This was the menu...


We liked it a lot. As usual, I had a lot of fun with cooking all of it. But I am never all that excited about the actual eating of it all by the time we actually sit for dinner. Because then it's over. But we had a very nice time.

I actually have a leftovers plan in process for tomorrow night's dinner. As it turned it out we never used the Stamberg cranberry relish today because it didn't seem to fit in anywhere. But it's going to make the awesome sauce for some turkey/stuffing panini. 

melonThis is some real first-draft unedited business here, just a segment from my NaNoWriMo project that I came up with to tie into Thanksgiving. I submit it here in honor of the holiday, not because I think it was worth writing for any other reason. It is from the middle section of a trio of interconnected novellas, and so will make little to no sense to anyone in this stand-alone way. But it's got to do with dinner.

from The Curve and the Cairn

Lastain claimed never to have had in her entire life an actual Thanksgiving dinner. Her expression soured after she said this. She pursed her lips over the rim of her glass and sipped her drink. A-R told her that this was an absurd assertion: “Everybody in this country has at one time or another had a Thanksgiving dinner—even if it was a really shitty one. It’s embedded in our cultural DNA.”

            But Lastain persisted that her family had never honored the holiday properly, instead doing things like going to movies and eating popcorn, or running through fast food drive-thrus and eating in the car. A-R wondered if, during these times, she had been thankful for anything. Because, if so, then this too could have been a form of Thanksgiving dinner, albeit a shabby one. She said nothing at first, but peered at him darkly, sipping her drink. Then: “You have always been so snobbish about stuff like this, Arthur. Not everybody’s dad was a celebrity chef, you know. Hardly anyone has a kitchen this nice in their house!”

            “I’m not talking about the food.” A-R reddened, felt his ears get hot, and he looked inside the refrigerator. “I am talking about an unavoidable, deeply encoded cultural norm in America.”

            As if to defuse further clashes between A-R and Lastain, Haider interrupted with his assessment of the holiday and its fare: “Turkey, mashed potatoes, Stove Top Stuffing, cranberry sauce, green bean casserole and sweet potatoes with marshmallows on them.”

            “Barbarism,” muttered A-R, still examining the contents of the refrigerator. Lastain sighed loudly behind him.

            “And you watch football on TV.” Haider leaned back, ass on the countertop, satisfied. Case closed, he seemed to say.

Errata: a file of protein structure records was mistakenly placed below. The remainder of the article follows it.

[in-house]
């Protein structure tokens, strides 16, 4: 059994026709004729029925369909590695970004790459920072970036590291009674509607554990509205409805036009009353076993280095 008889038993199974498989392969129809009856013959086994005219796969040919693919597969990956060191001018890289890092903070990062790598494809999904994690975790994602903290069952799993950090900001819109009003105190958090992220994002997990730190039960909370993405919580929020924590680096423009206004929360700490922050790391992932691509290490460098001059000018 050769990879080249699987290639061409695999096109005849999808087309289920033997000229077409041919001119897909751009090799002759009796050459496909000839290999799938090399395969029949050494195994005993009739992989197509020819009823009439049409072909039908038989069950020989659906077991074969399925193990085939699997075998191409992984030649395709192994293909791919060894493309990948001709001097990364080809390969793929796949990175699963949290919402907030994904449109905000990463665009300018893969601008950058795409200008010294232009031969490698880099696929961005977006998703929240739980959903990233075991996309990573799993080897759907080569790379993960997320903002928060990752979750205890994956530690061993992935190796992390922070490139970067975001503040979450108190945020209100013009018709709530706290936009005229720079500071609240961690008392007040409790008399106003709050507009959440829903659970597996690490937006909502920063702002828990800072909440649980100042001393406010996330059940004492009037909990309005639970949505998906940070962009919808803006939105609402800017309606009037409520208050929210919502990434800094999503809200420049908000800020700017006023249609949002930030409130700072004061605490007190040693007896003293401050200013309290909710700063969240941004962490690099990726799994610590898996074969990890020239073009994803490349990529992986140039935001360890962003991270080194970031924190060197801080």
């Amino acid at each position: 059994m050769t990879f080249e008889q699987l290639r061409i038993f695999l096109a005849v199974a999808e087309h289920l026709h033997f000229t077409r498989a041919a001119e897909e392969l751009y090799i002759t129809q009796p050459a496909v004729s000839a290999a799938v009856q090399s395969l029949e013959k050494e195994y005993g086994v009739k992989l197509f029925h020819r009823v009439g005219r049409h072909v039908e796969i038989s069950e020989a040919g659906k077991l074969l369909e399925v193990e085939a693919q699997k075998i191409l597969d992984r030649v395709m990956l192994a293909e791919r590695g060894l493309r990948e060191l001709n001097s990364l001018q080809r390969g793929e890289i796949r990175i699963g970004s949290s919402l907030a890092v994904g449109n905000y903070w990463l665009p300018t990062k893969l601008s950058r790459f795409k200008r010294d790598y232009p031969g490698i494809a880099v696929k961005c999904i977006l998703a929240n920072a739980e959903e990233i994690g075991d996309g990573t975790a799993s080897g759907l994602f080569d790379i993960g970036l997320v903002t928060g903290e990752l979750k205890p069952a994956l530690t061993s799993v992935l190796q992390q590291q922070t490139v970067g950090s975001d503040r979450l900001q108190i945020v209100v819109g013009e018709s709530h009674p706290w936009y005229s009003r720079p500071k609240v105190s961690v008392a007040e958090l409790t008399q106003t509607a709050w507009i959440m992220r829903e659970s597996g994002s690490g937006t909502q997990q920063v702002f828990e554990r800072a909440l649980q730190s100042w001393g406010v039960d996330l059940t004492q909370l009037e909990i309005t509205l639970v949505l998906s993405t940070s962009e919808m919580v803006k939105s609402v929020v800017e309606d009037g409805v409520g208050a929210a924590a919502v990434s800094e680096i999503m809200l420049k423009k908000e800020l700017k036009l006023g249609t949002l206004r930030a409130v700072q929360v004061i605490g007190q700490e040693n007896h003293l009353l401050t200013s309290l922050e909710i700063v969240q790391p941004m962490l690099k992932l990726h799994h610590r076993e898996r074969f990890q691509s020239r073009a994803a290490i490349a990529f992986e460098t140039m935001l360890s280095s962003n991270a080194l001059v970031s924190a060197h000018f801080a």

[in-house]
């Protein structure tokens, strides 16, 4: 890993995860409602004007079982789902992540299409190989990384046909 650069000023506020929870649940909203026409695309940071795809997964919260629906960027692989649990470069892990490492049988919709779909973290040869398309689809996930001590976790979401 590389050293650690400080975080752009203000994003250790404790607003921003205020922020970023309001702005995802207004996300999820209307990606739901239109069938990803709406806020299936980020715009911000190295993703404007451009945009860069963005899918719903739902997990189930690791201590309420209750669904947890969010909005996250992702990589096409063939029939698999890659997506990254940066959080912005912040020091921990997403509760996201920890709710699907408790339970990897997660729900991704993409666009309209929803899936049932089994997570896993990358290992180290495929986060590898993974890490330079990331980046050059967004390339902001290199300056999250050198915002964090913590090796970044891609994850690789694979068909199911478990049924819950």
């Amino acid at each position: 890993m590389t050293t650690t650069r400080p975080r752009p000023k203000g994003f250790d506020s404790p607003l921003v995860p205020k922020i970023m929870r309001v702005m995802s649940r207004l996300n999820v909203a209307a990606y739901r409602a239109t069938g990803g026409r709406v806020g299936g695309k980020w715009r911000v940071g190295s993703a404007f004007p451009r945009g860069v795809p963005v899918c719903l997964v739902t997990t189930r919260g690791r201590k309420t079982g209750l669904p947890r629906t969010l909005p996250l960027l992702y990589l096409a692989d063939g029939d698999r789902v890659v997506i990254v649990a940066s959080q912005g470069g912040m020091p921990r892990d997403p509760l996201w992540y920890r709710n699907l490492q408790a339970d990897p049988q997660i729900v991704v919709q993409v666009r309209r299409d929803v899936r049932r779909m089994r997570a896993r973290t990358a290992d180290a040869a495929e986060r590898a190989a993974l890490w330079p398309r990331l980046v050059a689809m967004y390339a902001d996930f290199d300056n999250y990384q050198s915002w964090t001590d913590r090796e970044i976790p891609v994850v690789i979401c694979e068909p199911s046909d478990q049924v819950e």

“Whatever.” A-R sighed and reached for a bottle of white wine. “You two are missing the point. Tomorrow night we will have Thanksgiving dinner together and I will show you how it’s properly done.” He looked at Lastain. “No snobbery, I promise!”

            “Arthur. It’s January.” Lastain pushed her glass forward, hopeful of a refill.

            “It doesn’t matter. Thanksgiving can happen any day of the year.”


            A-R wrote the menu with a chisel-tipped Sharpie on a sheet-pan sized piece of parchment:

TURKEY IN TWO STYLES w/natural pan gray





PUMPKIN PIE w/whipped sour cream

            Beneath this list, with a fine-point Sharpie, and in much smaller letters, he wrote his grocery list, checking the pantry as he went for items he might already have. When the list was finished, Hurricane jumped atop the steel island and examined it. “Coeurl,” he said. And, “Mew.”

            “Did I remember everything, kiddo?” A-R bent low to accept a nose-kiss from the cat. Hurricane emitted a loud purr, gazed at his human for a moment, and then leapt away, back about his day’s business. A-R added one more item to the list: cat food. Then he took a picture of the list with his iPhone, grabbed keys and left for the store.

            He decided to try the new supermarket that had recently opened on the former site of a desolated strip mall. It was called Circus of Foods, and rainbow flags flew gaudily, gleefully from its concrete ramparts. Having been raised by two dads, A-R could not see a rainbow-anything without thinking GAAAAYYY. But he doubted that this was likely the store’s proprietor’s intent.

            He passed through the broad entrance, grabbed a cart and turned left into the large produce section. Assessing it’s vastness and variety, he made a mental note to send Chris here—if Chris ever returned from Wisconsin. Celery, carrots, celeriac, garlic, parsley, chives, A-R said to himself, trying to tick off as much of the vegetal section of his list as possible before resorting to looking at his phone image of it.

            A big bin caught his eye. It was heaped with a large red-purple fruit with bright green and yellow fibers growing wildly from its skin. He had never seen anything like it. He picked one up. It was heavy for its size, fist-sized and cool. “It’s fantastic, isn’t it?” said someone. He looked to his right. A boy in the store’s uniform stood there, moving more of the fruits from a big box into the bin. The kid’s blue shirt collar splayed open to expose a necklace: steel charms in the shape of curvy tentacles hung from a knotted leather strap. Cult Cthulhu, A-R thought. But said, “What are they?”

            “They’re called kudzu fruit,” said the kid. He grinned. “They’re delicious!”

            Not on the menu: A-R took two anyway.

            Chopping an onion:

            Arthur-Rimbaud did it first, shedding its skin, halving it from root to stem, sweeping its ends to the side. He laid one half on its flat cut surface and quickly sliced through it in many close cuts perpendicular to where the root had been. Then he turned the thing slightly widdershins and sliced again, rendering the half to tiny dice. “Like this,” he said to Haider.